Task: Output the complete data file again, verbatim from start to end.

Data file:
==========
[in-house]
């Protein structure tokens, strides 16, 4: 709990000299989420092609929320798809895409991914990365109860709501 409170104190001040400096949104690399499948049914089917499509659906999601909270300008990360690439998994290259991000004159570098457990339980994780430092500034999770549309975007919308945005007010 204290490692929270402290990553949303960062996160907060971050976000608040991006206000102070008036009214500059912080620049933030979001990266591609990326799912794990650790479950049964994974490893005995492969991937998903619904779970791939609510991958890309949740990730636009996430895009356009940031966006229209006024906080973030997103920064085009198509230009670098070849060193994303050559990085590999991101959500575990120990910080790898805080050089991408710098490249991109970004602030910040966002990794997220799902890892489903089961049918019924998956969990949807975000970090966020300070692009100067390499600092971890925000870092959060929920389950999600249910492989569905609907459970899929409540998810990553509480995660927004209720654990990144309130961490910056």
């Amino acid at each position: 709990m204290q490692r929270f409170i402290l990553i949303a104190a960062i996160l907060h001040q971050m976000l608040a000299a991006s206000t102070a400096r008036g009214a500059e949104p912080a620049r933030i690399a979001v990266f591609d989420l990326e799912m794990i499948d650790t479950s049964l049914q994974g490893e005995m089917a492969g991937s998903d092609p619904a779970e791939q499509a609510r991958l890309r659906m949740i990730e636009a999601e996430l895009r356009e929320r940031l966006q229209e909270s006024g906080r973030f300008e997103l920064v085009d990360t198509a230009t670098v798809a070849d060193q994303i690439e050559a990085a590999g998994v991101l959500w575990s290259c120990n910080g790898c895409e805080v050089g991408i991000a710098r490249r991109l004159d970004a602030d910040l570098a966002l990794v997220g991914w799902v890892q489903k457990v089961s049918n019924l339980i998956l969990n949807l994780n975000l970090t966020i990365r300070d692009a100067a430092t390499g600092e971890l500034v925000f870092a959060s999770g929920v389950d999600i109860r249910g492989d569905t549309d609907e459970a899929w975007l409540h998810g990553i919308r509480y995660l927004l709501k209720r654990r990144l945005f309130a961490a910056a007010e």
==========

[in-house]
């Protein structure tokens, strides 16, 4: 709990000299989420092609929320798809895409991914990365109860709501 409170104190001040400096949104690399499948049914089917499509659906999601909270300008990360690439998994290259991000004159570098457990339980994780430092500034999770549309975007919308945005007010 204290490692929270402290990553949303960062996160907060971050976000608040991006206000102070008036009214500059912080620049933030979001990266591609990326799912794990650790479950049964994974490893005995492969991937998903619904779970791939609510991958890309949740990730636009996430895009356009940031966006229209006024906080973030997103920064085009198509230009670098070849060193994303050559990085590999991101959500575990120990910080790898805080050089991408710098490249991109970004602030910040966002990794997220799902890892489903089961049918019924998956969990949807975000970090966020300070692009100067390499600092971890925000870092959060929920389950999600249910492989569905609907459970899929409540998810990553509480995660927004209720654990990144309130961490910056």
């Amino acid at each position: 709990m204290q490692r929270f409170i402290l990553i949303a104190a960062i996160l907060h001040q971050m976000l608040a000299a991006s206000t102070a400096r008036g009214a500059e949104p912080a620049r933030i690399a979001v990266f591609d989420l990326e799912m794990i499948d650790t479950s049964l049914q994974g490893e005995m089917a492969g991937s998903d092609p619904a779970e791939q499509a609510r991958l890309r659906m949740i990730e636009a999601e996430l895009r356009e929320r940031l966006q229209e909270s006024g906080r973030f300008e997103l920064v085009d990360t198509a230009t670098v798809a070849d060193q994303i690439e050559a990085a590999g998994v991101l959500w575990s290259c120990n910080g790898c895409e805080v050089g991408i991000a710098r490249r991109l004159d970004a602030d910040l570098a966002l990794v997220g991914w799902v890892q489903k457990v089961s049918n019924l339980i998956l969990n949807l994780n975000l970090t966020i990365r300070d692009a100067a430092t390499g600092e971890l500034v925000f870092a959060s999770g929920v389950d999600i109860r249910g492989d569905t549309d609907e459970a899929w975007l409540h998810g990553i919308r509480y995660l927004l709501k209720r654990r990144l945005f309130a961490a910056a007010e």